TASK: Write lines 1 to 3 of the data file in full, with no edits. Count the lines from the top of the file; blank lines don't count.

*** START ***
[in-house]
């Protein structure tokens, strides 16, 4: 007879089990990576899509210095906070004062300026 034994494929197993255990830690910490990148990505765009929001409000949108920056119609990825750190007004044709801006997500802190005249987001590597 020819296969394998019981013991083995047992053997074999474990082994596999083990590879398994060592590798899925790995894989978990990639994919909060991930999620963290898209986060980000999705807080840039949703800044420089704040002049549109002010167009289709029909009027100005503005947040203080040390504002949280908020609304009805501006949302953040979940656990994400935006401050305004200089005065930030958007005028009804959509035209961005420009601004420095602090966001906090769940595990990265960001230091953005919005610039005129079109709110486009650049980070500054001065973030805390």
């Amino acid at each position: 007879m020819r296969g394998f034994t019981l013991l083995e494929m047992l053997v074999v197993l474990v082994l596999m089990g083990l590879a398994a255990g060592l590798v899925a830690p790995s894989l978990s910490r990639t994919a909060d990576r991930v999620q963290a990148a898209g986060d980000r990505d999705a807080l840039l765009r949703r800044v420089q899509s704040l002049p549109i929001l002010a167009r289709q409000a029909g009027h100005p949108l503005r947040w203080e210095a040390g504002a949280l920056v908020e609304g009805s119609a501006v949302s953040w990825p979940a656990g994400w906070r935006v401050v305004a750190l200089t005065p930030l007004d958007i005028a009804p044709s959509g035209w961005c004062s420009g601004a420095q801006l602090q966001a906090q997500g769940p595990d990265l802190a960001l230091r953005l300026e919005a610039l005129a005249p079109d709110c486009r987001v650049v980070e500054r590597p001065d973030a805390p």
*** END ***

[in-house]
């Protein structure tokens, strides 16, 4: 007879089990990576899509210095906070004062300026 034994494929197993255990830690910490990148990505765009929001409000949108920056119609990825750190007004044709801006997500802190005249987001590597 020819296969394998019981013991083995047992053997074999474990082994596999083990590879398994060592590798899925790995894989978990990639994919909060991930999620963290898209986060980000999705807080840039949703800044420089704040002049549109002010167009289709029909009027100005503005947040203080040390504002949280908020609304009805501006949302953040979940656990994400935006401050305004200089005065930030958007005028009804959509035209961005420009601004420095602090966001906090769940595990990265960001230091953005919005610039005129079109709110486009650049980070500054001065973030805390």
């Amino acid at each position: 007879m020819r296969g394998f034994t019981l013991l083995e494929m047992l053997v074999v197993l474990v082994l596999m089990g083990l590879a398994a255990g060592l590798v899925a830690p790995s894989l978990s910490r990639t994919a909060d990576r991930v999620q963290a990148a898209g986060d980000r990505d999705a807080l840039l765009r949703r800044v420089q899509s704040l002049p549109i929001l002010a167009r289709q409000a029909g009027h100005p949108l503005r947040w203080e210095a040390g504002a949280l920056v908020e609304g009805s119609a501006v949302s953040w990825p979940a656990g994400w906070r935006v401050v305004a750190l200089t005065p930030l007004d958007i005028a009804p044709s959509g035209w961005c004062s420009g601004a420095q801006l602090q966001a906090q997500g769940p595990d990265l802190a960001l230091r953005l300026e919005a610039l005129a005249p079109d709110c486009r987001v650049v980070e500054r590597p001065d973030a805390p």